The opposite of the Rule of Law is arbitrariness, not cruelty. Cruelty is only the most visible sign of arbitrariness. The essential characteristic of the Orbán regime is the arbitrary exercise of power. If we enjoy a certain degree of freedom in this country, it is not because the political power is limited or controlled, but only because Orbán still shows some mercy. But make no mistake. Scholars are regularly targeted by government mouthpieces, the Academy of Sciences has recently been stripped of its research centers, universities are chased away from the country or deprived of their autonomy, administrative proceedings are launched against opposition parties, independent news portals can be dismantled from one day to the next, and so on. And these are just a few examples from the last couple of months having nothing to do with the extraordinary powers obtained by the government during the pandemic.

Blaming the people

I fully support Prof. Weiler’s idea of paying more attention to the will of the people, focusing more on the channels of democratic will-formation and breathing new life into the honorable traditions of republican democracy. However, I would like to address several (explicit and implicit) points of Prof. Weiler’s argumentation leading up to his conclusion.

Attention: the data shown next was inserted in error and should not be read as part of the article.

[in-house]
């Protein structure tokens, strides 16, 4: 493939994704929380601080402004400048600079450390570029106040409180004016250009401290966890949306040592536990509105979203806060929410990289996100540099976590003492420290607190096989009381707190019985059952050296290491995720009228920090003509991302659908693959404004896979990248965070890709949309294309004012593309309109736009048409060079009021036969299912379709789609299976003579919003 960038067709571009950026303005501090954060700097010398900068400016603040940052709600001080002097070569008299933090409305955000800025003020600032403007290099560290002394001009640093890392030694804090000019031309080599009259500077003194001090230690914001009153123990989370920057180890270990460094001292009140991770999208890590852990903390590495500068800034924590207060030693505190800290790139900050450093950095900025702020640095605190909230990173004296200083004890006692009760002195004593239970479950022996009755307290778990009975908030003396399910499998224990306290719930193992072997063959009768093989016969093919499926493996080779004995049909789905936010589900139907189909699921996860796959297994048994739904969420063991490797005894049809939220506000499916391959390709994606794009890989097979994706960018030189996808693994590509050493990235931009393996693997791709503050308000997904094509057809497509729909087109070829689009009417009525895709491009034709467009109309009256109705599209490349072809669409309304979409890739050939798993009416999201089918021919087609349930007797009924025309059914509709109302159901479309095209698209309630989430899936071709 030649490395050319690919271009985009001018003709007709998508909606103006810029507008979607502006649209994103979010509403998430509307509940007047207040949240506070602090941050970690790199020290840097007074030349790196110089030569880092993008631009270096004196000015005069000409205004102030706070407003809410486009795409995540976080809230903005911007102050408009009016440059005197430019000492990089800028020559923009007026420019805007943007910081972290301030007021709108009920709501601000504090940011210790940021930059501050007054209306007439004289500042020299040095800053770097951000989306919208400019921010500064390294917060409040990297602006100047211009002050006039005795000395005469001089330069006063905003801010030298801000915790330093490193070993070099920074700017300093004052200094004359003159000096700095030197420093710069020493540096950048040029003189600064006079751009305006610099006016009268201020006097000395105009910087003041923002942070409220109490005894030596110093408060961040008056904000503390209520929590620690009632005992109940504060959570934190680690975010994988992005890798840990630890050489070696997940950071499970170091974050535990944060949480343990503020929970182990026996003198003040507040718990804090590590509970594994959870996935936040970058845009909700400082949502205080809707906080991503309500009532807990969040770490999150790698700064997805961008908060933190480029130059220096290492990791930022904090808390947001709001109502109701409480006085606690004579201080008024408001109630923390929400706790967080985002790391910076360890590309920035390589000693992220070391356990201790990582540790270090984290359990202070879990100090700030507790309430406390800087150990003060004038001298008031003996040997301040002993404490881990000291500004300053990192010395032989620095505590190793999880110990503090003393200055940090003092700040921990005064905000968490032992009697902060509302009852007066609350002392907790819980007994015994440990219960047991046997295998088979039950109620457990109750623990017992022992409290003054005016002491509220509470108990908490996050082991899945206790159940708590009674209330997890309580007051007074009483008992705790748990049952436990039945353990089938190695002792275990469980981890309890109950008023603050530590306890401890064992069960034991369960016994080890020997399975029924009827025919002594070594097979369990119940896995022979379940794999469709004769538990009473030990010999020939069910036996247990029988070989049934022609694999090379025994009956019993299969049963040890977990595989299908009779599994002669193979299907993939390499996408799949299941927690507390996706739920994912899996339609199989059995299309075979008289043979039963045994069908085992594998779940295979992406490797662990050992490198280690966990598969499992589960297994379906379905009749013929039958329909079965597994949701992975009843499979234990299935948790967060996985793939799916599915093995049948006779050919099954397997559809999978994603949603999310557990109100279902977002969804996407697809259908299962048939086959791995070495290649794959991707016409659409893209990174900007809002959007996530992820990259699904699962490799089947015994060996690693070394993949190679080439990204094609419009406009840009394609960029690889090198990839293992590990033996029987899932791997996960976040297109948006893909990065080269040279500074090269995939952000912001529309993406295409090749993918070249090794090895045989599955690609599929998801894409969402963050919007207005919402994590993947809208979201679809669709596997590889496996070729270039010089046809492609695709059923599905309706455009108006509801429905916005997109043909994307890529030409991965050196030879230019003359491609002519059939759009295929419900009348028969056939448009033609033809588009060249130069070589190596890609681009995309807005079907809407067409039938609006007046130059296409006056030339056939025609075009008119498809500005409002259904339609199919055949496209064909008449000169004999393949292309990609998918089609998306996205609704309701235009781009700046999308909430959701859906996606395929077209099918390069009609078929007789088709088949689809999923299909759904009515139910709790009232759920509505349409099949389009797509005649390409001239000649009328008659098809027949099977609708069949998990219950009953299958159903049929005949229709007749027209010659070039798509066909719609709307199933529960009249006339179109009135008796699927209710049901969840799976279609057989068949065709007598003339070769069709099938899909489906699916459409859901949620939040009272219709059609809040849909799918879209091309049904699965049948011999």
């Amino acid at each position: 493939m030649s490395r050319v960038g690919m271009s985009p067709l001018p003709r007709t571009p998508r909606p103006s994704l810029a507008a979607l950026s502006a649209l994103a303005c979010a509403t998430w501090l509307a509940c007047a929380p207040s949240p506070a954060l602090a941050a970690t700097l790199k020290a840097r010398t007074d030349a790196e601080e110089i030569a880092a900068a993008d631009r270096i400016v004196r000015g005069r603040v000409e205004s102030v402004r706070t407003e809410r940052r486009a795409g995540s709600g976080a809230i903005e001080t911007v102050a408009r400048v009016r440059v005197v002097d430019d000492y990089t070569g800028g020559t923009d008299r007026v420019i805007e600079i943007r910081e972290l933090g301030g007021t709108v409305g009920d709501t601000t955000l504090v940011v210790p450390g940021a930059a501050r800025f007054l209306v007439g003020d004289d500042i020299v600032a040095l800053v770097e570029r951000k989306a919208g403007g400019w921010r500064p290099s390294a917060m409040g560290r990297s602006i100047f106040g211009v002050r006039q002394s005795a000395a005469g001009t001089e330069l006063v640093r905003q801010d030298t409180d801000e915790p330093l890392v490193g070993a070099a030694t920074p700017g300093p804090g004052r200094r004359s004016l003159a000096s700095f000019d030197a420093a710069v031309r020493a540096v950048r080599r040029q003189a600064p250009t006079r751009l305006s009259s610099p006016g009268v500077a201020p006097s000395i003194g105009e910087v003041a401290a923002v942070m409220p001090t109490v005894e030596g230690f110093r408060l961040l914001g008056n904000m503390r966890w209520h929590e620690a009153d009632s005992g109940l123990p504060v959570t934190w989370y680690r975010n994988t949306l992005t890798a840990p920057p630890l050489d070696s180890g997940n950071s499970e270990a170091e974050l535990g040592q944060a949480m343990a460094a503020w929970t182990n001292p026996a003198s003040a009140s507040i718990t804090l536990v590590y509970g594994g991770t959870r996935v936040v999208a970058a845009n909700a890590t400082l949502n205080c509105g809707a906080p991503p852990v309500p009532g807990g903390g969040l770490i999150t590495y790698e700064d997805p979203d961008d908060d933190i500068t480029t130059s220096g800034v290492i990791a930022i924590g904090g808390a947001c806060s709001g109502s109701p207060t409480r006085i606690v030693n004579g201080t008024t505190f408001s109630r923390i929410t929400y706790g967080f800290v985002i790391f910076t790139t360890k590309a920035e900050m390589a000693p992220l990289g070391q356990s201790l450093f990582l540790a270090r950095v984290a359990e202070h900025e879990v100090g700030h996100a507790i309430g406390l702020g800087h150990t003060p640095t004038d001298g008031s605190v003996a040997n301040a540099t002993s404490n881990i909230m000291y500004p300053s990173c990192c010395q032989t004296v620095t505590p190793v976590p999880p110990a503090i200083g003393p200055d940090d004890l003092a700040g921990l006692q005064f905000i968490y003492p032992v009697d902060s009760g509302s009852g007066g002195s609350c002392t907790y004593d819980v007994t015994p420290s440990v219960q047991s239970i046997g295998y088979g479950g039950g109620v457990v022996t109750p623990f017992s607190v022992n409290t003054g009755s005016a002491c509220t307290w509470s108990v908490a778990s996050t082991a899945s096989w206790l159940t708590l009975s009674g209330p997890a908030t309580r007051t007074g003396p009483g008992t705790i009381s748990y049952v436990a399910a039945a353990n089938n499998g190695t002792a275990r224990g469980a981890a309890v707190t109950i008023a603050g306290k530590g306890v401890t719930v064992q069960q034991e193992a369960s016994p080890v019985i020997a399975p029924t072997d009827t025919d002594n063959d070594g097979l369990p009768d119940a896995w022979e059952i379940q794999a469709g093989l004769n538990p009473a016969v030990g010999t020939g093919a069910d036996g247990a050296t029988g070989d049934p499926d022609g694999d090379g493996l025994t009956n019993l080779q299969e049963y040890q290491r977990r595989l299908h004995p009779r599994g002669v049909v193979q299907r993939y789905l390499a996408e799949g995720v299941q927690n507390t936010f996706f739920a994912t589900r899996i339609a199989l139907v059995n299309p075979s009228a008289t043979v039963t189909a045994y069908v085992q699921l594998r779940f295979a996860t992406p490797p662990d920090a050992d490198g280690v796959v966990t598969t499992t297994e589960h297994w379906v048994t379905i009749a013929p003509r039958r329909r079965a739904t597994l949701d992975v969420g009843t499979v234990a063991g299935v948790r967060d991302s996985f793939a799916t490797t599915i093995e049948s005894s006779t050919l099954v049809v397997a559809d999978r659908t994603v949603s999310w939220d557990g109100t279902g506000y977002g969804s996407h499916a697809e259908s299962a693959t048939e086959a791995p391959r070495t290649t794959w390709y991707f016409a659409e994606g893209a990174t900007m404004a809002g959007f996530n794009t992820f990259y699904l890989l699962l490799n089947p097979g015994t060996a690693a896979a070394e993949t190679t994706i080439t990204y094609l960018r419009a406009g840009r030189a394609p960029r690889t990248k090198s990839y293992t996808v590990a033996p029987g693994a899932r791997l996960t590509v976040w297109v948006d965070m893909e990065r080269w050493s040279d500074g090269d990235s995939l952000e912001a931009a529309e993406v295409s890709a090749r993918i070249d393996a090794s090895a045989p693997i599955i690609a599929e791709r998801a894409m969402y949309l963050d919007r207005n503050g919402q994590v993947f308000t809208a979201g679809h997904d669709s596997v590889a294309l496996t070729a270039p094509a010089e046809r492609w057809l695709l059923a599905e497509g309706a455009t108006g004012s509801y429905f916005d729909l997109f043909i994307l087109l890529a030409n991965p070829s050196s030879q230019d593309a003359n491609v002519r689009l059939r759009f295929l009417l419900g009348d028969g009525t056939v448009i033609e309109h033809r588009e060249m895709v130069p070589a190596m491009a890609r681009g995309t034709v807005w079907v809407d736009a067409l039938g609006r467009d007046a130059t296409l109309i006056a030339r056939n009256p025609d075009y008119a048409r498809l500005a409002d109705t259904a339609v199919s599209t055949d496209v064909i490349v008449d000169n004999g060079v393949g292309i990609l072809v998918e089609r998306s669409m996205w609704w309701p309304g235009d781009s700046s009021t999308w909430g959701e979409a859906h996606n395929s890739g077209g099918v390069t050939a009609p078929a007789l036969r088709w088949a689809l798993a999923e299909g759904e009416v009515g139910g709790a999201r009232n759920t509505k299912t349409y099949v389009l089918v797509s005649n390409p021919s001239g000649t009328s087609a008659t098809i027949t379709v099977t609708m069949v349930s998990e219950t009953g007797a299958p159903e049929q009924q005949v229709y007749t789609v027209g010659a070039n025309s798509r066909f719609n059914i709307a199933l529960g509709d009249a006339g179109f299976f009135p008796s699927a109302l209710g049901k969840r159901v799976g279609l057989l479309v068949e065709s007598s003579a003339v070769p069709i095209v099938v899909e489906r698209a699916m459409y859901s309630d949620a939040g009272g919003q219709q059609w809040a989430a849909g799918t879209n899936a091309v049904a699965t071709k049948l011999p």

Firstly, we need to make a clear difference between the observation that the Orbán government has sufficient electoral support to stay in power and the argument that the people are responsible for keeping him and his party in office. The first is a simple statement of fact which is undeniable – although the rigged electoral system should not be forgotten –, but the second is a value judgment which, I think, can be problematic for several reasons.

Firstly, ever since the fall of the socialist dictatorship in Hungary the political, economic, and cultural elite has monopolized the political decision-making. Apart from a few rather symbolic gestures (typically in the form of a referendum), the Hungarian citizens have been relegated to the simple role of voting machines called to the ballot boxes every four years. Citizens have always had very limited access to the institutionalized channels of democratic will-formation. How can we hold the very same people who have been constantly excluded from the political sphere responsible for not exercising their democratic rights more actively and responsibly?